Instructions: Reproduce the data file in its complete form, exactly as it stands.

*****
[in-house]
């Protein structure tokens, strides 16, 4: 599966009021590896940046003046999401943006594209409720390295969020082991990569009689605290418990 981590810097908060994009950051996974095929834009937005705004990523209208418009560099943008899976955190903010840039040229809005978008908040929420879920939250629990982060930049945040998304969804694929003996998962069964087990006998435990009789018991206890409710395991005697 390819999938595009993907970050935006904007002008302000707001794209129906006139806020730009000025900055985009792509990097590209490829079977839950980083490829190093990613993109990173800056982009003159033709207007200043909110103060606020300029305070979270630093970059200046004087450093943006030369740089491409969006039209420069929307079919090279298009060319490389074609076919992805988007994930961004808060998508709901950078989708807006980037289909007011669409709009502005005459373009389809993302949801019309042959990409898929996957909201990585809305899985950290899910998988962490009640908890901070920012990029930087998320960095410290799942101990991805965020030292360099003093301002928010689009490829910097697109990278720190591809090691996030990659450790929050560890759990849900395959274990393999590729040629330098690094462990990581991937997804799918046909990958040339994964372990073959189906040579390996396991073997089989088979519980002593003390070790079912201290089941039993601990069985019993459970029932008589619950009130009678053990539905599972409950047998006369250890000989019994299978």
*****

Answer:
[in-house]
């Protein structure tokens, strides 16, 4: 599966009021590896940046003046999401943006594209409720390295969020082991990569009689605290418990 981590810097908060994009950051996974095929834009937005705004990523209208418009560099943008899976955190903010840039040229809005978008908040929420879920939250629990982060930049945040998304969804694929003996998962069964087990006998435990009789018991206890409710395991005697 390819999938595009993907970050935006904007002008302000707001794209129906006139806020730009000025900055985009792509990097590209490829079977839950980083490829190093990613993109990173800056982009003159033709207007200043909110103060606020300029305070979270630093970059200046004087450093943006030369740089491409969006039209420069929307079919090279298009060319490389074609076919992805988007994930961004808060998508709901950078989708807006980037289909007011669409709009502005005459373009389809993302949801019309042959990409898929996957909201990585809305899985950290899910998988962490009640908890901070920012990029930087998320960095410290799942101990991805965020030292360099003093301002928010689009490829910097697109990278720190591809090691996030990659450790929050560890759990849900395959274990393999590729040629330098690094462990990581991937997804799918046909990958040339994964372990073959189906040579390996396991073997089989088979519980002593003390070790079912201290089941039993601990069985019993459970029932008589619950009130009678053990539905599972409950047998006369250890000989019994299978």